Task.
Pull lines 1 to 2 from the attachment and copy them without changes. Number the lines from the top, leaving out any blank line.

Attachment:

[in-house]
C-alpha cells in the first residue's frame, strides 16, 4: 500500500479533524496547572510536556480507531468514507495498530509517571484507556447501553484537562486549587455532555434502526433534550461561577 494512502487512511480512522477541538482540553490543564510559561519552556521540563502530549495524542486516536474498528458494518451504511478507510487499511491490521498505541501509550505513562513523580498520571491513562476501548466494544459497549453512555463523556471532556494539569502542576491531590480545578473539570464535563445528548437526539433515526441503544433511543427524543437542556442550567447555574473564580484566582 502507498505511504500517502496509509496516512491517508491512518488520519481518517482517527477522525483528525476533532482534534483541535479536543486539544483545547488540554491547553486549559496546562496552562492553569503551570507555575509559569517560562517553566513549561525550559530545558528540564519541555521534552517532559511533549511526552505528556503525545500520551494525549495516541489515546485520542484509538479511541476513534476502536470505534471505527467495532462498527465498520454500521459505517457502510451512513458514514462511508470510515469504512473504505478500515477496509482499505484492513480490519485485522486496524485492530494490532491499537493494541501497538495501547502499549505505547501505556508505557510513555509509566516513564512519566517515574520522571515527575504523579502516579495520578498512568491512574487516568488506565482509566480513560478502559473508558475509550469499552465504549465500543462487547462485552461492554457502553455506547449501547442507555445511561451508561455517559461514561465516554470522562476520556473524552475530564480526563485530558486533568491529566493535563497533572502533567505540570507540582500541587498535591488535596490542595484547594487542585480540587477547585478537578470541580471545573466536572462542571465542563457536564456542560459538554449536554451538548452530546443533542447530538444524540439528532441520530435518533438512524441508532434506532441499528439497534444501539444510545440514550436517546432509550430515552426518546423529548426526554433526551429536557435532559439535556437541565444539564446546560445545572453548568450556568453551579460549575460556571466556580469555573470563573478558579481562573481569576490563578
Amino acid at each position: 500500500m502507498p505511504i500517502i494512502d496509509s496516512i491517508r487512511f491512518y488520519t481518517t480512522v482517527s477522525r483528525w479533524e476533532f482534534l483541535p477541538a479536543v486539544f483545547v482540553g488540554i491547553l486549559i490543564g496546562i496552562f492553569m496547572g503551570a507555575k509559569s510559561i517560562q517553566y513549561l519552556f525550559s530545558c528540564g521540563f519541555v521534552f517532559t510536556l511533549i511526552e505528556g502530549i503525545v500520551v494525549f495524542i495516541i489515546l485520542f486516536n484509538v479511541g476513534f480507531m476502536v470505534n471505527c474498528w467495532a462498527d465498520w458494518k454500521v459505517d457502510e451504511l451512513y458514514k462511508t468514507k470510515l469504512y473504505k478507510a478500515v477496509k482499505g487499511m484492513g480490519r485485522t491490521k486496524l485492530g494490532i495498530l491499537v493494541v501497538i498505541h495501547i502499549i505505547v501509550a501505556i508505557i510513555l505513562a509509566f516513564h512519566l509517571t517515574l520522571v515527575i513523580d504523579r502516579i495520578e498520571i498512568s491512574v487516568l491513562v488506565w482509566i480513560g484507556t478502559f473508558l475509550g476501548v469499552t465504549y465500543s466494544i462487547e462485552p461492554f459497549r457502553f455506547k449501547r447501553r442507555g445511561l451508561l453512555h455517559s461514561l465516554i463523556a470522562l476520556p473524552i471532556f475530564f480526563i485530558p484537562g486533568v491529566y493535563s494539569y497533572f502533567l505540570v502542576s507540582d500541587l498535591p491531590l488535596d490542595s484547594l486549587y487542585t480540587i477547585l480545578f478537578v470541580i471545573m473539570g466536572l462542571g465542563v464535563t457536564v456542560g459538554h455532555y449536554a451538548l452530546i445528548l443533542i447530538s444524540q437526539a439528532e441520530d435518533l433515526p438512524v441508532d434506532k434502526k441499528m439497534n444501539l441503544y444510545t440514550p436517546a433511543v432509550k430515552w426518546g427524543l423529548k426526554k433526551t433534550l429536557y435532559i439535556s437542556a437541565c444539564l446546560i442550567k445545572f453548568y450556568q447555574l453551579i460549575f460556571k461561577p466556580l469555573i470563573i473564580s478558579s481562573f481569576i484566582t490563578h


[in-house]
C-alpha cells in the first residue's frame, strides 16, 4: 500500500479533524496547572510536556480507531468514507495498530509517571484507556447501553484537562486549587455532555434502526433534550461561577 494512502487512511480512522477541538482540553490543564510559561519552556521540563502530549495524542486516536474498528458494518451504511478507510487499511491490521498505541501509550505513562513523580498520571491513562476501548466494544459497549453512555463523556471532556494539569502542576491531590480545578473539570464535563445528548437526539433515526441503544433511543427524543437542556442550567447555574473564580484566582 502507498505511504500517502496509509496516512491517508491512518488520519481518517482517527477522525483528525476533532482534534483541535479536543486539544483545547488540554491547553486549559496546562496552562492553569503551570507555575509559569517560562517553566513549561525550559530545558528540564519541555521534552517532559511533549511526552505528556503525545500520551494525549495516541489515546485520542484509538479511541476513534476502536470505534471505527467495532462498527465498520454500521459505517457502510451512513458514514462511508470510515469504512473504505478500515477496509482499505484492513480490519485485522486496524485492530494490532491499537493494541501497538495501547502499549505505547501505556508505557510513555509509566516513564512519566517515574520522571515527575504523579502516579495520578498512568491512574487516568488506565482509566480513560478502559473508558475509550469499552465504549465500543462487547462485552461492554457502553455506547449501547442507555445511561451508561455517559461514561465516554470522562476520556473524552475530564480526563485530558486533568491529566493535563497533572502533567505540570507540582500541587498535591488535596490542595484547594487542585480540587477547585478537578470541580471545573466536572462542571465542563457536564456542560459538554449536554451538548452530546443533542447530538444524540439528532441520530435518533438512524441508532434506532441499528439497534444501539444510545440514550436517546432509550430515552426518546423529548426526554433526551429536557435532559439535556437541565444539564446546560445545572453548568450556568453551579460549575460556571466556580469555573470563573478558579481562573481569576490563578